Nouvelles du bord – Pip Hare - Vendredi 10 mai 2019

"The start of the Bermudes 1000 race could not have been more perfect conditions for a nervous rookie on the start for the first time. The breeze was enough to keep the boat going but not enough to make life hectic. The fleet beat out of the bay of Douarnanez in close contact, crossing tacks with friendly waves – smiles all round.


Fairly soon we have created a pack of boats of similar age and performance and for the first part of the night we sailed within sight of each other, I was chuffed with Superbigou's upwind performance and instantly became fixated on not loosing ground agains Alexia and Miranda who were both within a couple of miles.


Just after midnight the wind changed and it was time to fly the spinnaker. I was tired, having only managed two fifteen minute naps and it was tempting to make an excuse, to say there would be less risk waiting until day break but buoyed up by my proximity to the rest of the fleet I determined to go for it. I would take each step gently, not rush, use my high powered torch to check all lines and fittings and the lead to the top of the mast.


First opening the sail locker in the bow I climbed in, pulled my small furling spinnaker to the top of the pile and then posted it up through the hatch onto the deck. The night had been colder than I expected and I felt bulky in my many layers, soon I was sweating with the physical effort of moving sails around. I stripped off my hat and top coat feeling an instant chill as the moisture on my skin evaporated into the night air.


It was a slow process hoisting that spinnaker, I was cautious. There were many trips up and down the deck to release lines and check furlers. But when it was eventually prepared I went to the mast and pulled the sail up, using my whole body weight against the rope, feeling every muscle in my body engage. I am still a rookie when it comes to dealing with the loads on Superbigou. The last three months of training have definetly made me stronger – though lighter as well which is a double edged sword. The physicality of sailing this boat is always going to be a challenge, however it is something I am growing to love. Using my strength and my brain to manage this boat alone certainly gets me my kicks. But I am sure I will look back on this cautious and slow hoist with amusement in the future. I did it but with a distinct lack of style.


Since the early hours I have lost ground on 'my pack'. I decided to bank a longer sleep, taking 40 mins in the super light morning air and I missed the optimum time to gybe. I am now totally on my own, there's nothing on the horizon and  no blips of life on radar or AIS.


I can't help the sneaking disappointment that creeps into my pschy when considering these lost miles. But I needed to sleep, the last month of preparations have taken their toll on my energy levels.  I could have stayed up to stay in touch with the fleet but doubtless would have crashed out at some point later. It's in my nature to be competitive, I don't take lightly knowing that I could do better but I need to contain my inner winner and remain focussed on what this race is about. It's about getting to the Vendee Globe race in 2020. I have to finish the race and no more to gain those qualifying miles.  Breaking my boat or myself by pushing too hard or making basic mistakes would be a bigger disappointment than losing six miles during the night.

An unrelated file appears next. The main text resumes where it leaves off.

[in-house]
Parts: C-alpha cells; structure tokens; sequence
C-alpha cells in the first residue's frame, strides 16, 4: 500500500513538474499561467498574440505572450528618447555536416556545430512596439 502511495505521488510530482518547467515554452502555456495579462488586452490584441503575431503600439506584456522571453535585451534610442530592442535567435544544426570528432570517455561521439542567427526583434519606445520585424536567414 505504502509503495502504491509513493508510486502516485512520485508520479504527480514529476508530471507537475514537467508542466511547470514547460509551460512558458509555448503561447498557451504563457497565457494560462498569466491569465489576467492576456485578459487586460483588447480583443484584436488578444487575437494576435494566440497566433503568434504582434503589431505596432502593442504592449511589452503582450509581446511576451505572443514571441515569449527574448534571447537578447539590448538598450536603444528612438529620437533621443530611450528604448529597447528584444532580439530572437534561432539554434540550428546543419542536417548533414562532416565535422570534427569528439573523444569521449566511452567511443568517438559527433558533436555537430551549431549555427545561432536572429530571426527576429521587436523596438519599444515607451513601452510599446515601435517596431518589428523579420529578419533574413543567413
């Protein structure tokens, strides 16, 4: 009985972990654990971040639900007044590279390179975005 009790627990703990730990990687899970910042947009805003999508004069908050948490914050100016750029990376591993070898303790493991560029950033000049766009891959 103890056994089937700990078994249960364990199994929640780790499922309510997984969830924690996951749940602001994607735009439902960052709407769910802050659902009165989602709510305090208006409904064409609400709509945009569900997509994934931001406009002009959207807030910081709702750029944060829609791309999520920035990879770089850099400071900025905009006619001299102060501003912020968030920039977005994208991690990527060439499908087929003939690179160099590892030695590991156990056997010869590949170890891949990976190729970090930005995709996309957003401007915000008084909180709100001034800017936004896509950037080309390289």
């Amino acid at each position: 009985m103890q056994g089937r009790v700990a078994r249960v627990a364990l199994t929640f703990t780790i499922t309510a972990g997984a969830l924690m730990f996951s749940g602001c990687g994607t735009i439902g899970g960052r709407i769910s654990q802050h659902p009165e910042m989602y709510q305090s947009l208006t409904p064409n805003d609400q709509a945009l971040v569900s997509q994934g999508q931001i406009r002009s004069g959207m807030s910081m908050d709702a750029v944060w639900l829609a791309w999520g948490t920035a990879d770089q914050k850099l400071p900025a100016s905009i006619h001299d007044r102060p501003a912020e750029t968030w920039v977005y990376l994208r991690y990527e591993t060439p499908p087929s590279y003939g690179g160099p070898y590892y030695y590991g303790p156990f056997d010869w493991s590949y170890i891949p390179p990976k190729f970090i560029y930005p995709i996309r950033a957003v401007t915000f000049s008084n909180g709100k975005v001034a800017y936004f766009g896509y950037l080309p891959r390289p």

With Superbigou now moving steadily north under spinnaker I am in my happy place, writing and sailing. I am already starting to enjoy the orchestra of noises that accompany life below decks, the humming of the daggerboard, which changes pitch the faster you go, a lapping of water against the hull, at times so load it feels like it's inside with you and the drumming of the autopilot ram reassuringly never missing a beat.


Aside from managing my expectations of myself the only major problems onboard are to do with IT. My boat computer is crashing about every half an hour, losing all of my routing information and making it difficult to rely on  AIS for situational awareness. There is nothing that can be done out here for this sick little PC so I am working around the issue and will just have to get by. I use the radar when I am not on deck to alert me of vessels in the area and I am using a combination of tablets, phones and the PC to manage my weather and routing. It's not really a suprise that these issues have arisen. I have been so focussed on preparing the physical things on Superbigou in the lead up to this race the IT has rather taken a back seat. I have fired it up and checked it worked but not put anything under continuous use. It's the first item on the job list for when I return to Poole.


The focus for this race is to finish and to learn so I can start working on performance later  this year. This is the first step on a mammoth journey that finishes with a race around the world. I am feeling at home, I am reassured of my determination and my passion for this beautiful sport."